At the end of 2008’s ‘The Hurt Locker’, an ex-soldier struggles to choose which type of cereal to buy. Accustomed to life-or-death situations, he is incapable of such a trivial decision. It’s a brief scene, but it perfectly captures the difficulty of adapting to civilian life after the horrors of active duty. This is precisely the kind of vibe that ‘The Veteran’ aims for, but misses entirely.
Robert Miller (Toby Kebbell) has just returned from Afghanistan. Unable to get a job and still haunted by his experiences of war, he feels like an outsider. He suffers from Post Traumatic Stress Disorder, which makes it even more difficult for him to adjust.On its own, this would have been enough, but there’s more: Miller starts monitoring suspected terrorists for the government, and uncovers some kind of conspiracy. Meanwhile, a local gang starts terrorising his council estate, so he has to deal with that as well. So now there’s espionage conspiracy and social commentary.
Miller’s psychological problems present an interesting examination into the effects of war, but there isn’t enough of it. Any credibility that builds up is shattered every time the story wanders elsewhere. Just as viewers get a glimpse into Robert Miller’s psyche, the film jumps away into ‘Spooks’ mode – shot after shot of people in cars, watching or following or driving past each other, seemingly without reason or consequence.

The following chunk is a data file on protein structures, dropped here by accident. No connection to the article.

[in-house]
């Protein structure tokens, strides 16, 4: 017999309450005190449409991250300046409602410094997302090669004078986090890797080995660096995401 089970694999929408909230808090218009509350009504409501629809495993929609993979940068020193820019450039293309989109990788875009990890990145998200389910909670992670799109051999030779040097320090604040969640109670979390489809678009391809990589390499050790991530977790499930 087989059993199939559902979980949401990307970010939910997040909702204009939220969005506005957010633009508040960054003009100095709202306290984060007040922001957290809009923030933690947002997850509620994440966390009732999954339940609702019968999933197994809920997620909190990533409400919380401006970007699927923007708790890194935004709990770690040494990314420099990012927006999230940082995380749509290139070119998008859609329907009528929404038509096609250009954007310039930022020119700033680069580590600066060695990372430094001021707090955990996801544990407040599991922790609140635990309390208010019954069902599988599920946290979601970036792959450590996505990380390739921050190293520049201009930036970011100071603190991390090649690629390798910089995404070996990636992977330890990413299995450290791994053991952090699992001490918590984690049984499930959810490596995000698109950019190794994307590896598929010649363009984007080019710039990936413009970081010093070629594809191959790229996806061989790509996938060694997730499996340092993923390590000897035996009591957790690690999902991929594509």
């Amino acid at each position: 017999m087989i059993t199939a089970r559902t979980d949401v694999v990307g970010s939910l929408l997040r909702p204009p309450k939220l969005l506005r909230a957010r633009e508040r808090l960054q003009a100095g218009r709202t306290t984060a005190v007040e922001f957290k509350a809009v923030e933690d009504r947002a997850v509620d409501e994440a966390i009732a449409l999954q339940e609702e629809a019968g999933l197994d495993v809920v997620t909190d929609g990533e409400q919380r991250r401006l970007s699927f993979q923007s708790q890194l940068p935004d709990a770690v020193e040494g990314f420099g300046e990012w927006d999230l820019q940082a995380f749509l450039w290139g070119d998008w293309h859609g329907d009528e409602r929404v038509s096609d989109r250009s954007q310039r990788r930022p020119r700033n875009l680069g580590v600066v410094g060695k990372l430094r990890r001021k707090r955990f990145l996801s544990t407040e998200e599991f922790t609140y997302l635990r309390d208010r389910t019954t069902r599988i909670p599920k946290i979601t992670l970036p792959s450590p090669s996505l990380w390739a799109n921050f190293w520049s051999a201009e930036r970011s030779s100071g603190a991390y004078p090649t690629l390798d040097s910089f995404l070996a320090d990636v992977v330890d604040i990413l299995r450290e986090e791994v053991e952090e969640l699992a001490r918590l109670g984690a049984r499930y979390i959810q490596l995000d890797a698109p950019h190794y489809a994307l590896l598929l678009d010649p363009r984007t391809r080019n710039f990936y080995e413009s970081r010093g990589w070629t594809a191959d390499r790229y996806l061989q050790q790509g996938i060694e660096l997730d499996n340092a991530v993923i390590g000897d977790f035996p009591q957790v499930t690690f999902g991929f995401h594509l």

Then there is the council estate storyline. The handful of scenes featuring hoodies and poor grammar fail to mask a lazy attempt at trying to make the film gritty and realistic. Of course there are places and situations just like the council estate portrayed, but there is nowhere near enough development to make viewers actually care about these people and their ‘hood. Without actually stopping to examine the social issues implied, the inclusion of these scenes is an exercise in timewasting.
The problem with ‘The Veteran’ is that it lacks focus. Indecisively jumping all over the place between different genres and irrelevant plot lines, the film has a scatter-gun approach that doesn’t hit any of its targets. The narrative just ends up feeling disjointed, which allows very little emotional investment. It is hard to understand what is going, but even harder to care about it.
The action is another thing that’s indecisive. There is initially very little action, and when there is some violence, it comes in short bursts. It is effective, and clearly meant to contrast the gun-pornography in American films. Then the film changes gear and gives Miller a machine gun. With no clear sense of identity, the film is as confusing as it is frustrating.
There are hints of things that could have made this a good film had the filmmakers not tried so hard to be clever. The surveillance sections occasionally present an effective bit of tension. Toby Kebbell does a good job essentially driving the film by himself, playing Miller with a constant restlessness that makes him seem genuinely uneasy.
None of this, however, will save this film from the bargain bin at your local petrol station. What starts off as a believable, gritty portrayal of a man’s plight rapidly descends into incoherent tedium. ‘The Veteran’ spins too many plates, and ultimately ends up dropping them.